Mom didn't want to make the same sleep mistakes with her second child:
Four month old, very quick progress:
Nine month old's schedule was not meeting his needs:
Ten month old up all night long:
4.5 month old second child who did not nap and could not self-soothe:
Family felt like they had tried it all:
✖️TODDLERS + PACIFIERS✖️
Is there an ideal age to wean from the pacifier?
I personally recommend ditching the pacifier when we sleep train [anytime after 16 weeks of age, and the earlier you eliminate, generally-speaking, the easier it will be]. Weaning from the pacifier while out of sight is still out of mind [prior to about 8/9 months or so] makes for a much smoother adjustment.
If your toddler still uses a pacifier, I would strongly suggest weaning from it as far away from age 2.5 as you can, as the closer to 2.5 we get, the higher the likelihood that the nap disappears along with the pacifier. If you've already reached the 2.5 mark, I'd wait until after age 3.
Prior to eliminating the pacifier for sleep, make sure you've transitioned to the pacifier being ONLY in the crib. This will help your toddler learn to use other coping skills when he's upset [which will help once we eliminate the pacifier for sleep as well] and can help ensure speech is not affected. I would be eliminating the pacifier before you move your child to a bed and not in combination with any other big transitions [birth of a sibling, potty training, starting preschool, etc.] Work on your toddler attaching to another comfort object as well, as this becomes a good replacement [and is something we can use indefinitely, unlike a pacifier].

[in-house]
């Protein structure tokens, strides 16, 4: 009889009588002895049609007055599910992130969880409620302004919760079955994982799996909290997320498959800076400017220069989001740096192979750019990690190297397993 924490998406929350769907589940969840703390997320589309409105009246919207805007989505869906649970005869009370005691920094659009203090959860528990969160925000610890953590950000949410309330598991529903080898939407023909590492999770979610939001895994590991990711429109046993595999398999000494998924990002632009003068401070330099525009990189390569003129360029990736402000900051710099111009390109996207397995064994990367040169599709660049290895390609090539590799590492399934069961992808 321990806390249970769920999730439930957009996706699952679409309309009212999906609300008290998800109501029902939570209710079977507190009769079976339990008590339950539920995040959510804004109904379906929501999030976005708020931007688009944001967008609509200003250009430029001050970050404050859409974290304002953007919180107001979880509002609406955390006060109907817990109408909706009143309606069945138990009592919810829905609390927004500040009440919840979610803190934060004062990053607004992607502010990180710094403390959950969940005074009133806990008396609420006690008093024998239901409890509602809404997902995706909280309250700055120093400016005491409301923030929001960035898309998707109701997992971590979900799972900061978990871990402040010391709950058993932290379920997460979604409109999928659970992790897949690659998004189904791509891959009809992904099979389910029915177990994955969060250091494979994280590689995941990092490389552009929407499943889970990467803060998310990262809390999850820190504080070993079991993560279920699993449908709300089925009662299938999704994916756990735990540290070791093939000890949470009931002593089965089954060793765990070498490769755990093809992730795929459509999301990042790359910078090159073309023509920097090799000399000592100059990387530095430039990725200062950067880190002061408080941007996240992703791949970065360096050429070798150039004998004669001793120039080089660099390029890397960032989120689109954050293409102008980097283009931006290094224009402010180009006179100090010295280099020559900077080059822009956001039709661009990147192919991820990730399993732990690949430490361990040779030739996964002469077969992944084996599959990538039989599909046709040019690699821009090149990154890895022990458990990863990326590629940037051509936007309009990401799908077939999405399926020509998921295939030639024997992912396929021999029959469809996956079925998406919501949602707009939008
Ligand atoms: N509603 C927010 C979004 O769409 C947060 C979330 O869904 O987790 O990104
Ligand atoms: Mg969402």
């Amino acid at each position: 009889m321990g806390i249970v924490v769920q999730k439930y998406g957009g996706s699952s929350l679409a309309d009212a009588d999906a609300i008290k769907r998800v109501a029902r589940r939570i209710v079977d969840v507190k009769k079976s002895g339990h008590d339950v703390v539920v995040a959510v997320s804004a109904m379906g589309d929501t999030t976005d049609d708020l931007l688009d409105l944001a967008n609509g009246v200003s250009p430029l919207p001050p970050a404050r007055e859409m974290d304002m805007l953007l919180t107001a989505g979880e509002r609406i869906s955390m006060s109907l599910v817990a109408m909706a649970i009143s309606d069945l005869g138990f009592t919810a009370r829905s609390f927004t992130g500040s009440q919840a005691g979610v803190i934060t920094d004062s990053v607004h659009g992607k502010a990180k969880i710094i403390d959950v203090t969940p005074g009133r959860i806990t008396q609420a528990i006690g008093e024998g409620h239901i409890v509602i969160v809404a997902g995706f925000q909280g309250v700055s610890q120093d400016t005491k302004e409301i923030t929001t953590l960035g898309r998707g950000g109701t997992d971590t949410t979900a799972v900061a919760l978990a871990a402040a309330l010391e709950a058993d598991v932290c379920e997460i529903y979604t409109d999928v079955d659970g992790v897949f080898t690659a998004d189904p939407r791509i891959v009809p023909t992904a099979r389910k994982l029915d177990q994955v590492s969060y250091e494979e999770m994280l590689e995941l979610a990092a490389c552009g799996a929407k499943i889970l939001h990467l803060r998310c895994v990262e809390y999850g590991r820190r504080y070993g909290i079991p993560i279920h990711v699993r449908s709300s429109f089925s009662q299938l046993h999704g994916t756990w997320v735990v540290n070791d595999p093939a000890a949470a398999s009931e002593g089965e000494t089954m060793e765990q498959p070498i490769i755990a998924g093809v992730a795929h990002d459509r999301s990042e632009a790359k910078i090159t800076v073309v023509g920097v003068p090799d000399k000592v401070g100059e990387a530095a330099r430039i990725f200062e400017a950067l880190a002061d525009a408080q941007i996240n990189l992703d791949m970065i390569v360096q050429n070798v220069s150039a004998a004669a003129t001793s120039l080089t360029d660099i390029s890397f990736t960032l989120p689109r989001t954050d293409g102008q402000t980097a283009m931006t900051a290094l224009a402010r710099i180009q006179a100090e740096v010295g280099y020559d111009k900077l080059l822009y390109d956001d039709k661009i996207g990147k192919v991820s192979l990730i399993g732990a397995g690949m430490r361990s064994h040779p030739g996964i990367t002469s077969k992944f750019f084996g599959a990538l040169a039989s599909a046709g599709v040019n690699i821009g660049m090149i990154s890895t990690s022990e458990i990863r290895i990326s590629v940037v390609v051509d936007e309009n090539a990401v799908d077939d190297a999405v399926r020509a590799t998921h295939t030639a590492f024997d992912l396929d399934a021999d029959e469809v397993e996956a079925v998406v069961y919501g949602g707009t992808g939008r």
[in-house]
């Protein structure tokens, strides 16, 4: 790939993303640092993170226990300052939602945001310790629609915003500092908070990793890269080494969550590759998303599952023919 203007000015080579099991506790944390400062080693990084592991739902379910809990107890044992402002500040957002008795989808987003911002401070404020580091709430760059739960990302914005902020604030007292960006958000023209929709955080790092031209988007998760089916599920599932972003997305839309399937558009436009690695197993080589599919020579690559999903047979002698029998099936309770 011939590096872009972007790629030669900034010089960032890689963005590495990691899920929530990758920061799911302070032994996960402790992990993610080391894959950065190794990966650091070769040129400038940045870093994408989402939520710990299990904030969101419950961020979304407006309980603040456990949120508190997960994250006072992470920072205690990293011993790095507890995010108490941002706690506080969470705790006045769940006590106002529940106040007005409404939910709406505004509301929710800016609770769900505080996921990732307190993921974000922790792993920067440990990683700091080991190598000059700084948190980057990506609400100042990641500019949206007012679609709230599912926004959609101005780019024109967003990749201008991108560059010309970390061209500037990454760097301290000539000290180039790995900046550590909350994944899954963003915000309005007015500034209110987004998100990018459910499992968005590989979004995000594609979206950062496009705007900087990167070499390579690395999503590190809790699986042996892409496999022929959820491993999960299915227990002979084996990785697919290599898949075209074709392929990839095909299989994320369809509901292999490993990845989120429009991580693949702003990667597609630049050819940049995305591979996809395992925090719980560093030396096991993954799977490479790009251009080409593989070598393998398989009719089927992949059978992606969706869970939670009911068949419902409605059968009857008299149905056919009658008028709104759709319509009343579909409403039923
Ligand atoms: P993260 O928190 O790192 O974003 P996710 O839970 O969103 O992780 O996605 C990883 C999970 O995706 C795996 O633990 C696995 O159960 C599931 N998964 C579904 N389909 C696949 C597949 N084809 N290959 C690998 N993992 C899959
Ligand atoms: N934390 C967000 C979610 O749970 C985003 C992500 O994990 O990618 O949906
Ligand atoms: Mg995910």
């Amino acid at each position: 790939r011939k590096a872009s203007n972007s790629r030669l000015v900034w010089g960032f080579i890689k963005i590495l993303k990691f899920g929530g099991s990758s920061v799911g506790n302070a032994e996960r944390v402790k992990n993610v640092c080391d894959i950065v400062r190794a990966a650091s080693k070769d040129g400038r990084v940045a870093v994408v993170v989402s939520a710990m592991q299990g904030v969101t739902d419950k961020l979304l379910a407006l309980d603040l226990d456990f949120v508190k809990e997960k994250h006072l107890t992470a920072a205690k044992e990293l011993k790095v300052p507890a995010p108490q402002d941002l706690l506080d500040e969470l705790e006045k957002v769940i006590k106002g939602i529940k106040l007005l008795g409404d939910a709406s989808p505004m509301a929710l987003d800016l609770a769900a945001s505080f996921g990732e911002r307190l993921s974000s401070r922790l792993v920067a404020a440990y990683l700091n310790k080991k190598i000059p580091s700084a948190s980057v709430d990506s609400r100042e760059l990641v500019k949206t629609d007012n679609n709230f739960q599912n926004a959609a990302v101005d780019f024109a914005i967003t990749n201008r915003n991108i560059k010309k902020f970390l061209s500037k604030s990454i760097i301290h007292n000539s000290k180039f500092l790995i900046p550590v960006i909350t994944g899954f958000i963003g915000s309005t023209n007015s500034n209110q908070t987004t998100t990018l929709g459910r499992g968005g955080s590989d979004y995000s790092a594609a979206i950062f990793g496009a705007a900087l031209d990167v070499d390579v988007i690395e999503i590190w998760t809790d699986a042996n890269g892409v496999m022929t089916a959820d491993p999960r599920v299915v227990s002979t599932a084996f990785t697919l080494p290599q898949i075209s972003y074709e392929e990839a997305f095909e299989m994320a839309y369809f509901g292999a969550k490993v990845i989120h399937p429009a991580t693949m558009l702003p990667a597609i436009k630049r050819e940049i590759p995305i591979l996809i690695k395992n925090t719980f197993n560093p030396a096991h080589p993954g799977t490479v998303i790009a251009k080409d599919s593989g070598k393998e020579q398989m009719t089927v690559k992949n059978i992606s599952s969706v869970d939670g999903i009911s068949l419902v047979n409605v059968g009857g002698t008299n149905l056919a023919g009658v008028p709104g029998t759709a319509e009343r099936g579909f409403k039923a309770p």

The process of eliminating a toddler's pacifier is similar to any other 'prop' that we are working to get rid of - we choose a sleep training method that we feel we can be consistent with [checks, no checks, gradual retreat] and we go for it. With a toddler, we can also have them involved in the conversation around where the pacifier is going and why. Stay tuned for some strategies that you can try with your toddler!
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Blackout EZ window covers are my absolute favorite way to get your child's sleep space SUPER dark. Trust me, I've tried everything and these babies WORK.
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2 year nap strike! ❌
One mistake that parents often make is misinterpreting a ‘nap strike’ as the end of naps. A 2 year nap strike is very common [usually occurring between 20 and 28 months of age] but this is only temporary! If you keep consistent with laying your child down for a nap every single afternoon, there is a very high chance that the nap will come back. It can take a few weeks but hang in there! Beyond the age of 2.5, children do not developmentally 𝘯𝘦𝘦𝘥 a nap like they do prior to that age, but there are many benefits to keeping the nap as long as it’s feasible. Most children do not just stop the nap overnight and may nap 4-5 days one week, then 2-3 days the next week, etc.
❓What are some signs that your child might actually be ready to drop their nap?
✅ They are over the age of 3 and do not fall asleep for their nap within 90 minutes 7 days in a row for 2+ weeks.
✅ On days your child does not nap, he is happy and pleasant through the evening when not watching T.V. and does not have a ‘moody period’ before dinner [or on the flip-side, does not become hyper as this is a sign of overtiredness as well] and doesn’t try to fall asleep in the car/on the couch in the late afternoon.